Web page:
You are 12 Weeks and 4 Days 192 days to go…
Complex brain development is gradually enabling your unborn baby to become more responsive and mobile.
By now the fetus’s forehead is high and bulging, with visible
joins in the plates of bone that comprise the skull. The eyes have
migrated from the sides of the head at this stage of development.
Your baby today
Your baby’s brain is under-going rapid development.
The right and left cerebral hemispheres begin to connect. Each
hemisphere controls the opposite side of the body, so the right side of
the brain controls muscles on the left side of the body and the left
side controls muscles on the right side of the body.
Motor fibers (those
that control movement) mature first, so your baby can make increasingly
complex limb movements. Sensory nerves (those that control feeding)
mature later and are first present on your baby’s hands and in his
mouth. The brain matures quickly over the next three weeks and will be
complete in around 10 weeks’ time, as the rest of the upper and lower
limbs and trunk achieve adult levels of sensitivity to stimuli. All your
baby’s nerves are very immature at this stage and he doesn’t have any
perception of position, pain, temperature, or touch.
For a calcium-packed snack,
stock up on yogurt. Those with so-called friendly bacteria are okay to
eat during pregnancy and may help your digestion. Just make sure that
the milk ingredients in your yogurts have been pasteurized to reduce the
risk of infection with listeria .
I’ve been diagnosed with diabetes. How will this affect my pregnancy?
Whether you develop diabetes in pregnancy (known as
gestational diabetes), or have pre-existing diabetes, you will require
special care from a diabetic health-care team and a obstetrician. This
is because diabetes poses risks in pregnancy, particularly if there is
poor control of blood-glucose levels.
All this can be
managed with close prenatal care: your blood glucose needs to be well
controlled since your insulin requirements will increase during
pregnancy. You will also need to adapt your diet and may need insulin
Pregnant women who are diabetic are at a greater risk of high blood pressure, blood clots, and preeclampsia.
If you have diabetic kidney disease, and diabetic retinopathy, a
condition that affects the retina in the eye, there’s a chance it will
worsen during pregnancy. For your baby, there is an increased risk of
congenital abnormalities and growth may be too fast or too slow.
You are 12 Weeks and 5 Days 191 days to go…
You and your partner will be developing your own special relationship with your baby.
At this point in your
pregnancy, you won’t be able to feel your baby move but it is still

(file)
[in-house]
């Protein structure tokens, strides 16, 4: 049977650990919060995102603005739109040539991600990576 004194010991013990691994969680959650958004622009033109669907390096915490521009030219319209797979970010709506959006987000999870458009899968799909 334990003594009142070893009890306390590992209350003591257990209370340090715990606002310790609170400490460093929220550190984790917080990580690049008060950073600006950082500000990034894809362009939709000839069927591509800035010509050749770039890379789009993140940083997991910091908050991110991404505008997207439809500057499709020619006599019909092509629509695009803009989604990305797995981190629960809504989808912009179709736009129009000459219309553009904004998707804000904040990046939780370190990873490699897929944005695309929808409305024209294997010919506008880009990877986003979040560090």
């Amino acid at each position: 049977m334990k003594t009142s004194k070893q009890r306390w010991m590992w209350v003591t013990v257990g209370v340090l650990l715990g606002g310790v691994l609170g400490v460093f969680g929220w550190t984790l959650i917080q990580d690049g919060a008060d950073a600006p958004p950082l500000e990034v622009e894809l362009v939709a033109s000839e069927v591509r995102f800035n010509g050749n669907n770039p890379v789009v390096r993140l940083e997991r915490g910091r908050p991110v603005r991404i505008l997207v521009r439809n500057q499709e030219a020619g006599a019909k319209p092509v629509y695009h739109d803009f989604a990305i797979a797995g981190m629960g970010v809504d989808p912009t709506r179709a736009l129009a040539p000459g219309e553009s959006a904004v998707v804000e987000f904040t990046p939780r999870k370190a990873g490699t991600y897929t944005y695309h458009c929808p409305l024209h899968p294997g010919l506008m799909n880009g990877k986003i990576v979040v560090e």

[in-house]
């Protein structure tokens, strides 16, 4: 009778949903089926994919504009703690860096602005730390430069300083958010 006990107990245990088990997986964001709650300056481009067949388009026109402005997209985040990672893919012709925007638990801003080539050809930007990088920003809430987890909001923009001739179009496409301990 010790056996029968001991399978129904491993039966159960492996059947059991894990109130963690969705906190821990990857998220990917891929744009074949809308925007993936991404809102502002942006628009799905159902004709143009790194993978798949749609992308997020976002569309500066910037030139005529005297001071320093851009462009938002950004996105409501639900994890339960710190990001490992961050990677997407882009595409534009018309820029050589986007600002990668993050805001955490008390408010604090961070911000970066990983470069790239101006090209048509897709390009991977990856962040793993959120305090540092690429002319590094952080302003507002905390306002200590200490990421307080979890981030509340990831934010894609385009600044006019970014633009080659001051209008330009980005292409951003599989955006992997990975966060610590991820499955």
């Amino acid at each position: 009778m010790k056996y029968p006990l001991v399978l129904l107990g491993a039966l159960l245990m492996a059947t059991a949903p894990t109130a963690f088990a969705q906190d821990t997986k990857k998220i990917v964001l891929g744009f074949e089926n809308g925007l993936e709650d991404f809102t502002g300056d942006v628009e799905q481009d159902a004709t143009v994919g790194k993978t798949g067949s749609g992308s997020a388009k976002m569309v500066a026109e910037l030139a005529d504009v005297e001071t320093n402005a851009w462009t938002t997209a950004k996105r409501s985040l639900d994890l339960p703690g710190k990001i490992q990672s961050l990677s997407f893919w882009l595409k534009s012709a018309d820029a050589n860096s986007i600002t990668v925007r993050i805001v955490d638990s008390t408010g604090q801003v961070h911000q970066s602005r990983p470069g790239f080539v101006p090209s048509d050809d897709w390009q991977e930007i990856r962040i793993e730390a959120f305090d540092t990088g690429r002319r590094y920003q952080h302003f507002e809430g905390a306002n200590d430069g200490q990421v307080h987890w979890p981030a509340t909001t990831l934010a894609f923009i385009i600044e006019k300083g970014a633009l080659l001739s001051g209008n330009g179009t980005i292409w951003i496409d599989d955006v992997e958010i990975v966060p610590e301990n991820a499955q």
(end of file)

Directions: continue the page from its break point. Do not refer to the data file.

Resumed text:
possible to interact and bond with him. Some women feel comfortable
talking to their babies, while others don’t; do what feels natural for
you, whether that is talking out loud or in your head.
Very soon, your baby will be able to hear and recognize your voice and that of your partner, and hear other
sounds, such as music. You might want to think of an interim name for
your baby. This might be “the bump” or “the bun” or an in-joke between
you and your partner. It can be helpful to give your baby an identity
because it’s difficult to talk about him or her at this relatively early
stage, and when you don’t know the gender.
If you’re still keeping
the pregnancy a secret in some quarters, using a code phrase to refer
to the pregnancy may be useful in some circumstances.
Activities to avoid in the second trimester
The second trimester is generally when fatigue lifts,
and you begin to feel more energetic. This is a great time to continue
your exercise program, making good use of your increased energy levels
before you are too big and too uncomfortable to move and enjoy being
encouraged to continue to exercise during the second trimester, there
are some high-risk exercises that should be avoided. You should avoid
any activity that potentially could cause you to fall, activities that
involve a high degree of balance and agility, and specifically exercises
that require lying on your back for extended periods, or twisting of
the upper body. Changes in your center of gravity can increase the
chances of stumbling and falling, risking injury to you and your baby.
The following activities are best avoided during your second (and third) trimesters:
Vigorous exercise at a high altitude (unless you are used to it)
Diving and scuba diving
Road or mountain bicycling
Skiing, snow boarding, and waterskiing
Ice skating/ice hockey
You should curtail activities such as tennis and badminton since your
changing balance can be affected by quick movements and turns,
increasing your risk of falling.
At this stage, your baby may squirm if your abdomen is pressed.
He will gradually
develop more reflexes: his eye muscles will clench if his eyelids are
touched; touching the soles of his feet makes his toes curl; his fingers
curl if you touch his palm.